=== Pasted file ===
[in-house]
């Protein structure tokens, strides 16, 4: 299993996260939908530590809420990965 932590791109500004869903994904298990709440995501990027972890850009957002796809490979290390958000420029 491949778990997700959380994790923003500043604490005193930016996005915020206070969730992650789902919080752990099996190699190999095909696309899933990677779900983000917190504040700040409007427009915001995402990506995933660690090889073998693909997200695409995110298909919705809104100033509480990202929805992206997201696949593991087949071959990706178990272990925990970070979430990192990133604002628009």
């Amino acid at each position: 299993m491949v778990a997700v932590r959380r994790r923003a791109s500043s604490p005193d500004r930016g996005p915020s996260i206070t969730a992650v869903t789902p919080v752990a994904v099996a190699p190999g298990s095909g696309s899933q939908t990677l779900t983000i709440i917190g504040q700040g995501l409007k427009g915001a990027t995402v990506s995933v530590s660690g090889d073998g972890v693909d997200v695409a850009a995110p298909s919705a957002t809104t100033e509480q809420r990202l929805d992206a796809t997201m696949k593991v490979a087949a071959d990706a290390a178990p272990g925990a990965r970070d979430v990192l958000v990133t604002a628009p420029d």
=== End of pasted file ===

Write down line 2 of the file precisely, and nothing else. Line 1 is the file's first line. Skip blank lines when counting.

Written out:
């Protein structure tokens, strides 16, 4: 299993996260939908530590809420990965 932590791109500004869903994904298990709440995501990027972890850009957002796809490979290390958000420029 491949778990997700959380994790923003500043604490005193930016996005915020206070969730992650789902919080752990099996190699190999095909696309899933990677779900983000917190504040700040409007427009915001995402990506995933660690090889073998693909997200695409995110298909919705809104100033509480990202929805992206997201696949593991087949071959990706178990272990925990970070979430990192990133604002628009």